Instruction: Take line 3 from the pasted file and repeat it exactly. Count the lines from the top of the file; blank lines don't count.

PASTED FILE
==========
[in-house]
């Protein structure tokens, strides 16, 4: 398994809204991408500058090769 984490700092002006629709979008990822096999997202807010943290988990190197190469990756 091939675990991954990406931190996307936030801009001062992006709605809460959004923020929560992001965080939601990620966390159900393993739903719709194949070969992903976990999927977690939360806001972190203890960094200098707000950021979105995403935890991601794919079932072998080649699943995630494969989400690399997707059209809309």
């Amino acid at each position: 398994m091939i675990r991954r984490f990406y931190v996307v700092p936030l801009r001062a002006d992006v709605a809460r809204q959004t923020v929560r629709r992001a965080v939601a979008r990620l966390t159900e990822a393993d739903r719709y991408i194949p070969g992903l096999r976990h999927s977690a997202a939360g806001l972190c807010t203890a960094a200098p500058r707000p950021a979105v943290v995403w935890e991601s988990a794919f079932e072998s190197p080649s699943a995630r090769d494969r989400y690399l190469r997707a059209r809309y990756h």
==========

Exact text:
């Amino acid at each position: 398994m091939i675990r991954r984490f990406y931190v996307v700092p936030l801009r001062a002006d992006v709605a809460r809204q959004t923020v929560r629709r992001a965080v939601a979008r990620l966390t159900e990822a393993d739903r719709y991408i194949p070969g992903l096999r976990h999927s977690a997202a939360g806001l972190c807010t203890a960094a200098p500058r707000p950021a979105v943290v995403w935890e991601s988990a794919f079932e072998s190197p080649s699943a995630r090769d494969r989400y690399l190469r997707a059209r809309y990756h």